“Can I start with the pilaki?” I asked the cashier at Anatolian Fresh Mediterranean Grill. The picture of the appetizer on a flat-screen TV at the register promised a pinto bean cassoulet: the beans, onions, carrots and tomatoes simmered, then tossed with olive oil and lemon juice. I've had it on many occasions, and you know a Turkish restaurant means business whenever it offers the dish.
“I'm sorry,” the woman replied, apologetically. “We're out of it. In fact, we don't make it anymore.”
“Why not?” I asked, even though I already knew the answer. We were high up in Anaheim Hills, after all, in a shopping plaza that hadn't received a makeover since the 1970s. Most of the lunchtime crowd was swarming the Subway next door; the only other visitor was a gabacha MILF with tow-headed kids.
“No one ever ordered it,” the cashier said sadly, explaining pilaki takes days to make and that beans go bad fast. I almost suggested preserving them with lard, as Mexicans do with frijoles, but quickly reminded myself Anatolian is halal-only and thus kept the haram response to myself.
It's a shame Anatolian can't get enough of an adventurous crowd to keep the pilaki on the menu because it excels everywhere else. The doners here are equal parts char and succulence; the iskender kebab (Anglicized as Alexander) swims in butter-spiked yogurt and tomato sauce—still my favorite Turkish dish. And then there's the adana kebab, so juicy and red and spicy it reminded me of al pastor. You can have any of the plates as a wrap—sturdy, massive, delicious.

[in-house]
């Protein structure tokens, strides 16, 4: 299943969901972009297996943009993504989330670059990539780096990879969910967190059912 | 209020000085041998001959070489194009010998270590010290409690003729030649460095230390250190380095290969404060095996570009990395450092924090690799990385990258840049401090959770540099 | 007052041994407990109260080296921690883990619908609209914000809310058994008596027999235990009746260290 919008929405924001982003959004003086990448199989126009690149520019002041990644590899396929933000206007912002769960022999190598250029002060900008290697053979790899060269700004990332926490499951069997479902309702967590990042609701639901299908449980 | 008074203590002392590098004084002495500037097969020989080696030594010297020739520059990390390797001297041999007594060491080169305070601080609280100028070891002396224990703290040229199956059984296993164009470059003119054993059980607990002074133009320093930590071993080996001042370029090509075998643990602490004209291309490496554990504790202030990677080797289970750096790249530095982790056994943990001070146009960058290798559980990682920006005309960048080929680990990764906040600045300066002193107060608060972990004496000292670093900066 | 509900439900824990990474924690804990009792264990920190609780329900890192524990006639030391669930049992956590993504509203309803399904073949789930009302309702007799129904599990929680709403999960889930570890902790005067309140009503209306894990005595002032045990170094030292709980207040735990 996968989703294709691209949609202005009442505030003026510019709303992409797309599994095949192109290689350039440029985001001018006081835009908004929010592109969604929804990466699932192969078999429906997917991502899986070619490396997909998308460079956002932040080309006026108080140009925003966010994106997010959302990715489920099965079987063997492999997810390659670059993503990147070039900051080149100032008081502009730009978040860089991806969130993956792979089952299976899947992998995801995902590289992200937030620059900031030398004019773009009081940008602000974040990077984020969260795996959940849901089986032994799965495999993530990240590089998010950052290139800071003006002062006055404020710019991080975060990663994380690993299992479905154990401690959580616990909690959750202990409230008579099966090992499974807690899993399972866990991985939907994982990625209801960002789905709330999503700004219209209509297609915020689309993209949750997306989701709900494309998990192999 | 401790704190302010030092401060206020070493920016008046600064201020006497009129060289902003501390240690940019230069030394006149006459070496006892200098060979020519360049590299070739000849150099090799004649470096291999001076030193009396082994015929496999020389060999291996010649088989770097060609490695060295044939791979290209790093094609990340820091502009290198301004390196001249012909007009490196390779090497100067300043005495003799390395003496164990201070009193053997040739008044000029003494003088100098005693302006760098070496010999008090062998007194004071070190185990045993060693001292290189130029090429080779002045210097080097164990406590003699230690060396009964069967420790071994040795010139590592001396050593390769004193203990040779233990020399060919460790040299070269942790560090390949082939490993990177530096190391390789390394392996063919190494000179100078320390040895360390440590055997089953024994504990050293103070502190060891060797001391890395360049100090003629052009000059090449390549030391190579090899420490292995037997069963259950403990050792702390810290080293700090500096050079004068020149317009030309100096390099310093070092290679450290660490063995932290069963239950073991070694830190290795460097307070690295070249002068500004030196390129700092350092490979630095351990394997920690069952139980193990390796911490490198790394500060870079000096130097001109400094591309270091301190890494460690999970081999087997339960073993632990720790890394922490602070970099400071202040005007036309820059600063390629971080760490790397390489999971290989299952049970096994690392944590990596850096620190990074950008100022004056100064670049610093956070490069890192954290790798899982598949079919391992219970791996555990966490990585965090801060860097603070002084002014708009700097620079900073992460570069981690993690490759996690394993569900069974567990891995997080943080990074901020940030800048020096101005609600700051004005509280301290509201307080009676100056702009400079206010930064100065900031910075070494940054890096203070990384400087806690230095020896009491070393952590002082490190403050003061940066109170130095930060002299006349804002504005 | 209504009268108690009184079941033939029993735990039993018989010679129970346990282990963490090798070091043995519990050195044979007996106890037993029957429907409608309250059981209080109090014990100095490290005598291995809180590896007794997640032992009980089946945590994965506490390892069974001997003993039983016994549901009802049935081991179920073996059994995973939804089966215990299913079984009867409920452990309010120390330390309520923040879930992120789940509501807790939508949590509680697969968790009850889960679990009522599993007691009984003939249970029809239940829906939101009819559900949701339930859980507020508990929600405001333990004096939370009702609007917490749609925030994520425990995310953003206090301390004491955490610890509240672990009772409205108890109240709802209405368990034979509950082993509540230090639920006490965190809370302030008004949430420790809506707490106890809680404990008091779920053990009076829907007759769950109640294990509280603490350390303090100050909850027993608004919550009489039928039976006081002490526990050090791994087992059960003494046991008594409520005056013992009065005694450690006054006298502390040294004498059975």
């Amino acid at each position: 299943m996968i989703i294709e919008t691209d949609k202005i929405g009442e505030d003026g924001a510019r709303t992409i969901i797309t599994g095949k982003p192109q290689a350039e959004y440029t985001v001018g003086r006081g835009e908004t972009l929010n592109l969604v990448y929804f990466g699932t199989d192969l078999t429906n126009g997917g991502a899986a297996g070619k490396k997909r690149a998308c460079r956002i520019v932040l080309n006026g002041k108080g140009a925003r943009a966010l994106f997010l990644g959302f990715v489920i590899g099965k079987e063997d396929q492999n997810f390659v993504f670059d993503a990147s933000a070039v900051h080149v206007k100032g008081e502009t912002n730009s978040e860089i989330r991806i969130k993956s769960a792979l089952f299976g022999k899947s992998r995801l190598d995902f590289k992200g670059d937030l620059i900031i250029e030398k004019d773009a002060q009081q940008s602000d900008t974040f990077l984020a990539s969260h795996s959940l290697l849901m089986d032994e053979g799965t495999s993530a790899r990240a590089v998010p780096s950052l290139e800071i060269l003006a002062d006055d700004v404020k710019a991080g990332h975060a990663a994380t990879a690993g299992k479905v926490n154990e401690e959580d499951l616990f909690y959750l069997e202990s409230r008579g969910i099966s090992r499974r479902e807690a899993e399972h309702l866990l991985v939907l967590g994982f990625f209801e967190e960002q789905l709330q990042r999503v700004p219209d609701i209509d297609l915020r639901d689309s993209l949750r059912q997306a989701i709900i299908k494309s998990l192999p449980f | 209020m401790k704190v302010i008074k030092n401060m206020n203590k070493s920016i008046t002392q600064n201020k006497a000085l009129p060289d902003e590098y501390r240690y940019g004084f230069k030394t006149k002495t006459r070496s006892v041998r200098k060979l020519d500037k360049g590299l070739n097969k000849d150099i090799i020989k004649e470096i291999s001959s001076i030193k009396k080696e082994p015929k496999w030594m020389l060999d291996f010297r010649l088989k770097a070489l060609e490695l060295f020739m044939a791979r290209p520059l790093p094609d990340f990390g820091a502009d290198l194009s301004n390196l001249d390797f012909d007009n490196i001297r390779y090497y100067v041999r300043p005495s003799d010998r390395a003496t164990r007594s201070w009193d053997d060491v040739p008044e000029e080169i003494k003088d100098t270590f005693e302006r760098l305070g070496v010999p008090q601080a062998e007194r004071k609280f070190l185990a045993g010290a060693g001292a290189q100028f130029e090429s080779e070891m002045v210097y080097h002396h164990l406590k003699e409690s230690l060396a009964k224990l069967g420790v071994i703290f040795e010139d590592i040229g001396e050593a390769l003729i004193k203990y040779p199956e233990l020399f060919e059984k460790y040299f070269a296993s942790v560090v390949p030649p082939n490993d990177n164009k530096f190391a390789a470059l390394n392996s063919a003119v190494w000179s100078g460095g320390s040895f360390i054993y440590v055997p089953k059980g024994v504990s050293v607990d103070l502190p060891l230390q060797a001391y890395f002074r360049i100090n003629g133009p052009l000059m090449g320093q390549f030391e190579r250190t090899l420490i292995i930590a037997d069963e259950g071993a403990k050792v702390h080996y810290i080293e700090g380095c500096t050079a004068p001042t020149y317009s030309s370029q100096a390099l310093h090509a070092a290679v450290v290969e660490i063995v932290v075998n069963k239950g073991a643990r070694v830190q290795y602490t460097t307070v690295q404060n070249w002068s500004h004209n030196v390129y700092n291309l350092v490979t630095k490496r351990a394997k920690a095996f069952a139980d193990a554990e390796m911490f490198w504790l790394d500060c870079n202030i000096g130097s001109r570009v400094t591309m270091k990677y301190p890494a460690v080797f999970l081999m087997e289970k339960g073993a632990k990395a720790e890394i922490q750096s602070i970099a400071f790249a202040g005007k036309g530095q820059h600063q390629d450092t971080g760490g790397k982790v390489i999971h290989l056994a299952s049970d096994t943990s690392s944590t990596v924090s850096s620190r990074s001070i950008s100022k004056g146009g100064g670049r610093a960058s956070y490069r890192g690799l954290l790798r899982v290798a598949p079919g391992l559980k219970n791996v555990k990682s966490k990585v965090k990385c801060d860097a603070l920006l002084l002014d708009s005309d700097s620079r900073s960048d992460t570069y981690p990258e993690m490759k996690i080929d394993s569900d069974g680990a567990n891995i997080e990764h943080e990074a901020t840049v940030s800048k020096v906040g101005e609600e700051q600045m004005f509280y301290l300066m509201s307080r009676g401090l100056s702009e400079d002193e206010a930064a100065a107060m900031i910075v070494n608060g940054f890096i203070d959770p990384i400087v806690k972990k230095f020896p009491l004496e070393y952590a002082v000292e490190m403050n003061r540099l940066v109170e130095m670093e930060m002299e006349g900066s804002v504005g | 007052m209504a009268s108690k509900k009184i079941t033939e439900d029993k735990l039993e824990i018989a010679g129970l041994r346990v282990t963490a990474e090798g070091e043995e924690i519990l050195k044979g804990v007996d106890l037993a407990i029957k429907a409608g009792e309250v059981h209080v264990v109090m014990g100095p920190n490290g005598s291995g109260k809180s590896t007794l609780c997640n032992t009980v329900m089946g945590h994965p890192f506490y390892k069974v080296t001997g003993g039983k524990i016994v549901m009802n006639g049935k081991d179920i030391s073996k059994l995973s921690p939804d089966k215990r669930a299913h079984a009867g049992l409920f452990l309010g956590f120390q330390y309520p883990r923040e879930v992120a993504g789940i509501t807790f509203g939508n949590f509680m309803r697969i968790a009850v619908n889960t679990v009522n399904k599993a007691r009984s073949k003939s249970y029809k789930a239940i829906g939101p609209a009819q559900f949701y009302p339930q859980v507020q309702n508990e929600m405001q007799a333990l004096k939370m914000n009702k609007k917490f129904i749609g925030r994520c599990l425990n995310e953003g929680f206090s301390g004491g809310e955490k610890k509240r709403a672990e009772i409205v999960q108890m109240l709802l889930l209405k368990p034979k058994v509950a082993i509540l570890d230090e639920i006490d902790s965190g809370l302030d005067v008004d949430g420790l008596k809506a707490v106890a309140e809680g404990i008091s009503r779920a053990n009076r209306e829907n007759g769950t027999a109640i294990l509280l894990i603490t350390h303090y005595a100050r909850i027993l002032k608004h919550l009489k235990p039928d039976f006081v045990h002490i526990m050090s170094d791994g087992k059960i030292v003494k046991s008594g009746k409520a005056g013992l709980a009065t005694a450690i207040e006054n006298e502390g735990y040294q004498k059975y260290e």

Yet the best thing at Anatolian is also the least traditional: feta egg rolls. The chef (a young guy, judging by the selfie on his restaurant's website) wraps filo dough around feta cheese, then fries it to a crispy, golden brown. The end results defy science: The outside is as crispy and crumbly as a jalapeño popper, yet the feta cheese inside remains intact. Dunk it in the house yogurt sauce, dunk it again, ignore the chintzy Turkish pop, and hope more customers come to this lonely spot—and bring enough business so that Anaheim Hills can finally love pilaki.
Anatolian Fresh Mediterranean Grill, 466 S. Anaheim Hills Rd., Anaheim, (714) 685-0353; www.anatoliangrill.com.